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Small but mighty breast cancer technology on the way to Manitoba

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It’s about the size of a grain of uncooked rice, but a small but mighty technology will now help Manitobans battling breast cancer in the days and weeks leading up to their surgeries.

The technology, called magnetic seed localization, works as a marker. It is inserted before surgery into breast tissue to pinpoint the location of cancerous tumours.

“The idea is that it will become much more efficient for surgeons in the OR,” Tania D’Amato, executive director of provincial breast operations for Shared Health, said in an interview on CTV Morning Live Winnipeg.

Before magnetic seed localization, a wire was used, which can be uncomfortable to the patient, as the wire pokes out and is taped in place.

“Patients are worried it could dislodge sometimes, if they’re sleeping if it’s done before or if you’re driving with a seatbelt on, whereas the seed allows them to walk around unencumbered,” D’Amato said.

Tania D’Amato, executive director of provincial breast operations for Shared Health, is pictured during an interview on CTV Morning Live Winnipeg on May 28, 2024. (CTV News Winnipeg)

During the procedure, the surgeon will inject Magtrace – a non-radioactive fluid that magnetizes the seed. The doctor will then use a probe, which directs the surgeon to where the seed and the tumour is.

Manitoba is now the first in Canada to fully implement the technology across the province.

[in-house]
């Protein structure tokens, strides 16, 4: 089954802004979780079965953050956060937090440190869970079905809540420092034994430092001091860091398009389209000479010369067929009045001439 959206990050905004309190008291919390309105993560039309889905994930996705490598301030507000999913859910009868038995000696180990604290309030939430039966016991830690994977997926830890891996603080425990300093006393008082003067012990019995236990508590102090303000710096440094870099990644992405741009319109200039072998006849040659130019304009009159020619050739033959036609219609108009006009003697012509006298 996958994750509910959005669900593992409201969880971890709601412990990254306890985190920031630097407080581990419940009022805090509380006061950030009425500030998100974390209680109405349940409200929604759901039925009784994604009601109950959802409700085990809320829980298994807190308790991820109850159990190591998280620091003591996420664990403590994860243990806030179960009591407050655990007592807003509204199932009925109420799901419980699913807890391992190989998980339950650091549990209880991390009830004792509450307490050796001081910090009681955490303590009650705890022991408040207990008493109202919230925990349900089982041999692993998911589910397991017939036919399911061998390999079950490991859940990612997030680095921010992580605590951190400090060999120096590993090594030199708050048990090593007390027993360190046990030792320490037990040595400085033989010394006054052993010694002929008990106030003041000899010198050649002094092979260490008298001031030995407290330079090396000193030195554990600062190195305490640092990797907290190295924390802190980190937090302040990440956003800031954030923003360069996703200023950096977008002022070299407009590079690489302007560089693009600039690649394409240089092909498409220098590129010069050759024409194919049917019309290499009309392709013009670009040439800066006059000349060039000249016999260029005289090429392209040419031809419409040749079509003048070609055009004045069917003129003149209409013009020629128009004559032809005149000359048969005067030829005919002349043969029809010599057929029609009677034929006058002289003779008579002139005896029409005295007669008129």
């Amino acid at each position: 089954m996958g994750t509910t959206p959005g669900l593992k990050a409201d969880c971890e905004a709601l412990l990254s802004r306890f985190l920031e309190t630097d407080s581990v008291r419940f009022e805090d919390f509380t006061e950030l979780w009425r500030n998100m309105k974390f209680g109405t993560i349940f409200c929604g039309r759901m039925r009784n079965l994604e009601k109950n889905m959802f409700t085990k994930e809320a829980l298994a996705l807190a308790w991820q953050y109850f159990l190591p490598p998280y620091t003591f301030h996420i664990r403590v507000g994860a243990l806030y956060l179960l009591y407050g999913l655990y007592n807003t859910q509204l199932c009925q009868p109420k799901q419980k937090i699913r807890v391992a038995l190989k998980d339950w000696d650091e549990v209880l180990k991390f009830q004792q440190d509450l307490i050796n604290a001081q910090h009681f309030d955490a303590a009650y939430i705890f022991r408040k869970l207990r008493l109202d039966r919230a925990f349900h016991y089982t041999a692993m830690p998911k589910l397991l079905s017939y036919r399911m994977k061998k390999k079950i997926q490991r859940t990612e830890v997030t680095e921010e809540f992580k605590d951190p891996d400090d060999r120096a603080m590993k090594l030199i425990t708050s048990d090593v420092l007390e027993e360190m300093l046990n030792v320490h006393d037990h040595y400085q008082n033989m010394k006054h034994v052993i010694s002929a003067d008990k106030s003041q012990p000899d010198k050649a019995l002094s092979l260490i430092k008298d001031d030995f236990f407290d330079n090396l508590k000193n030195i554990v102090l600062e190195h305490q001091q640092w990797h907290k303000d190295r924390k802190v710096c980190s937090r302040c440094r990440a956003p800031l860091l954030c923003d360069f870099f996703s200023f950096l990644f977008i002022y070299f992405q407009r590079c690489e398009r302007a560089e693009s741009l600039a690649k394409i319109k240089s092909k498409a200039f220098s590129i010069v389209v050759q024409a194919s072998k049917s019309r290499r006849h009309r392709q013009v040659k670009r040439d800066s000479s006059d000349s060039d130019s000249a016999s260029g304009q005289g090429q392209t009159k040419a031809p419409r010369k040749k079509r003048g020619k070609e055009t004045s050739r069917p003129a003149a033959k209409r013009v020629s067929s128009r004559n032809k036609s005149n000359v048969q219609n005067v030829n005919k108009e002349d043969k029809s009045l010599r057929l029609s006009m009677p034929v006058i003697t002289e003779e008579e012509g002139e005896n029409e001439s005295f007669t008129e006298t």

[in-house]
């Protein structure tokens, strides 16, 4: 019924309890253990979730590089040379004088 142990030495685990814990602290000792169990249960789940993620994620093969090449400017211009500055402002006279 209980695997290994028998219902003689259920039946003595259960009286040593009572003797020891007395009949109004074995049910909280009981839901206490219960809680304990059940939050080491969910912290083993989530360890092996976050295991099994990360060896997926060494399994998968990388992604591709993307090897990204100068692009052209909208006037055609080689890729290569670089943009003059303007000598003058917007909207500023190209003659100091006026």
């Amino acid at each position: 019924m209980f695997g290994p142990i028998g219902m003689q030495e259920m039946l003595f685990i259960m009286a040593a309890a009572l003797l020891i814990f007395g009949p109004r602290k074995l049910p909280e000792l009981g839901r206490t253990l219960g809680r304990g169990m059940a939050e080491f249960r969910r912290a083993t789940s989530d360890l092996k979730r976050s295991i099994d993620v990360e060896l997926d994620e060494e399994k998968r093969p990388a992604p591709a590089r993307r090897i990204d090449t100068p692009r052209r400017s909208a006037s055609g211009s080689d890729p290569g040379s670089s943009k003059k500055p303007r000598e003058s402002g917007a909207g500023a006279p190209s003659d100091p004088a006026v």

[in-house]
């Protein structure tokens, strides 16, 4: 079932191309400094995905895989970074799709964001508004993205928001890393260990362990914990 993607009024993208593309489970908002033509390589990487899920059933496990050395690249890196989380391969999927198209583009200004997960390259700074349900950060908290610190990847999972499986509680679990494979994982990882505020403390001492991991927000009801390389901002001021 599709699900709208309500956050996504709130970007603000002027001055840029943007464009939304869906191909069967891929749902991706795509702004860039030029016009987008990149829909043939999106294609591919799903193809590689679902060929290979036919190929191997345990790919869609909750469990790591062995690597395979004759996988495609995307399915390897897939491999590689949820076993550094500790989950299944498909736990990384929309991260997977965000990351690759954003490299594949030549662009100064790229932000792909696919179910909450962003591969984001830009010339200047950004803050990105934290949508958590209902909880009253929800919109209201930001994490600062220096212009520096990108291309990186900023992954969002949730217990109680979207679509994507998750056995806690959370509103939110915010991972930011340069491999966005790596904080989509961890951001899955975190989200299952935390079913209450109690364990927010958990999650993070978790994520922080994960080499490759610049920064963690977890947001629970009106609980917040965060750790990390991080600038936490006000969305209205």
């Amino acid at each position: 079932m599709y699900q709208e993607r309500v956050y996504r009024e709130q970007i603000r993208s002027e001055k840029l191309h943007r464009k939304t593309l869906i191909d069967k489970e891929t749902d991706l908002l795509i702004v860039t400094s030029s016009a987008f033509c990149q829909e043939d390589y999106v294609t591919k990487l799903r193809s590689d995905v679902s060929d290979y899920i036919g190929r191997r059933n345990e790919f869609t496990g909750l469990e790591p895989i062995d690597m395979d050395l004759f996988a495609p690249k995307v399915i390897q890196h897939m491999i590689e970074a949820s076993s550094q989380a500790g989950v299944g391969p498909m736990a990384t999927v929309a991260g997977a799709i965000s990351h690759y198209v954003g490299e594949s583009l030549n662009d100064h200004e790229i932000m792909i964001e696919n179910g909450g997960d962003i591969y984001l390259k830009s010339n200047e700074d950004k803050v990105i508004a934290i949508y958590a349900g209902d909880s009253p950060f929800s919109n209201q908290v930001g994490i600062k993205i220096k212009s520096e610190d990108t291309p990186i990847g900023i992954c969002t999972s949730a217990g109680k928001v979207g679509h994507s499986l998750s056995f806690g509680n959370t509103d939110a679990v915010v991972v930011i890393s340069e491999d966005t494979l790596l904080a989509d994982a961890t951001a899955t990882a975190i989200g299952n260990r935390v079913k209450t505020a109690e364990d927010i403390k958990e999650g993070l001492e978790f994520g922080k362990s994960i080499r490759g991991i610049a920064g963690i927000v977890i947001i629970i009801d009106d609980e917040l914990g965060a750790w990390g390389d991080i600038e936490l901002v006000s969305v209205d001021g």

“If you don’t live in Winnipeg or don’t live close to a site that does diagnostic implementation of the seed or the wire, you can have that done weeks before surgery, and then go to your surgical appointment,” D’Amato said.

The equipment is on its way to Manitoba, and health-care workers will be trained over the summer months on how to use it, with a goal of implementing the technology by the fall.

Scheduling for breast cancer surgery will also improve with these changes, making it easier for last-minute changes and schedules to adapt if needed.

“For instance, I may have an opening on Monday morning, but we may not be able to use it because we can’t get all the other appointments lined up in time,” said Dr. Pamela Hebbard, CancerCare Manitoba’s head of surgical oncology in a news release.

“Using the same operating room days to inject the Magtrace allows us to be more efficient.”

- With files from CTV’s Rachel Lagacé

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